Your RDA of Irony

TV Guide, Circa 1840

February 10, 1840:  Bert Coburg Finds Steady Work

A Happy 170th Wedding Anniversary to Queen Victoria and Prince Albert!

Victoria and Albert could be considered the Lucy and Ricky of their time. She is earnest but not terribly bright; he is intellectual, puritanical and foreign. She adores him, and he lets her…and she does have her way. There are nine children. The oldest daughter, Vicky, is Miss Perfect; she is practically her father in drag. The oldest son, Bertie, is a classic goof and party-animal; he is the despair of his father. Of course, Vicky and Al also have some zany neighbors: Lou and Genie Bonaparte. (Lou is a rogue who always coming up with some get-rich-quick scheme, such as trying to setting up an empire in Mexico. He is the despair of his wife–who is dumb but gorgeous.)

Unfortunately, during the 22nd season of “I Love Vicky“, Albert does a John Ritter. There are a series of guest male leads to keep Victoria busy for the next 39 seasons. Among the stars are the charming, hilarious Ben Disraeli and the impossibly pompous William Gladstone. Of course, Bertie is still undermining the Victorian household; he now is a serial adulterer. And his oldest son may be Jack the Ripper. The oldest daughter, the perfect Vicky, has produced a perfect monster for a child: Willie to his grandmother, Kaiser Wilhelm to his subjects.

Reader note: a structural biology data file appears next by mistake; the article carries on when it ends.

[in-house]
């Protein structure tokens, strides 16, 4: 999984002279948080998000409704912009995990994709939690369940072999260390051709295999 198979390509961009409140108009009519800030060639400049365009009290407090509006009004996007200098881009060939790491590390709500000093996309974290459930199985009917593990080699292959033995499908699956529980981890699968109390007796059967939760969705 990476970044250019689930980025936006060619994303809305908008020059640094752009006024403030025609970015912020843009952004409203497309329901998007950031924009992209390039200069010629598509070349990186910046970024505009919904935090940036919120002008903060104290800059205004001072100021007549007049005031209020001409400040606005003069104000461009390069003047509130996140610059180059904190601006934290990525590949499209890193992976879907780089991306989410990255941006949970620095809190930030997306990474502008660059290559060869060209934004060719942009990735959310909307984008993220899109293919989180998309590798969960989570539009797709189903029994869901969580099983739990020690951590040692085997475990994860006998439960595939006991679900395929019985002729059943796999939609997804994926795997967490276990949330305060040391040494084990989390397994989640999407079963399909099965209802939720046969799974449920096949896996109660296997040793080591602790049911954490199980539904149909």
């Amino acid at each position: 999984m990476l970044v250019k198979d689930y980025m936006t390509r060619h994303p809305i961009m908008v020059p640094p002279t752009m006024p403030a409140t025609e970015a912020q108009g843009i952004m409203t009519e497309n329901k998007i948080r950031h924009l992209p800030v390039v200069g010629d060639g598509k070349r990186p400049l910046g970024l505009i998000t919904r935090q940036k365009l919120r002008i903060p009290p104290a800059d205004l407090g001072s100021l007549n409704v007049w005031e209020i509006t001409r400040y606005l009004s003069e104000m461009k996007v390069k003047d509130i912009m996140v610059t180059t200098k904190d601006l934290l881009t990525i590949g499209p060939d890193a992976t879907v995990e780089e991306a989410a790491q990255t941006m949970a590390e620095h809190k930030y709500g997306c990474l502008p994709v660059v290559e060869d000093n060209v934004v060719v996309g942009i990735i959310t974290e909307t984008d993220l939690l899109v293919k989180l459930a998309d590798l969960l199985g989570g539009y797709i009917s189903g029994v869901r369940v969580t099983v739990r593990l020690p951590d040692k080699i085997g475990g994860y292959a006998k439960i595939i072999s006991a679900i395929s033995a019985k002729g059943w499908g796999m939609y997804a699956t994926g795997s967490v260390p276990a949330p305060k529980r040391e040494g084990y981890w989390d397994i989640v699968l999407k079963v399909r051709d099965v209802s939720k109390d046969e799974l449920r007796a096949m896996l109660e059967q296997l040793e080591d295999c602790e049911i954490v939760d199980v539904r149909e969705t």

That is the basic outline. If we market it to cable, we’ll have to include nude scenes.

  1. Bob Kincaid says:

    Dear Mr. Finerman,

    Thank you for the recent submission of your series treatment for “Windsor 18401.” We’ve reviewed your suggestions and respectfully suggest you submit it to Fox.

    A nude Victoria? Standards and practices will have NONE of that!

    Not, mind you, based on the nudity per se, but on the SUBJECT of the nudity. And the love scenes? With Victoria lying back, thinking of England and muttering “Beige! I’ll paint the ceiling beige!”?

    I don’t think it’s gonna work if we cast anyone who looks anything remotely like their historical antecedents.


    Jeffrey Zucker

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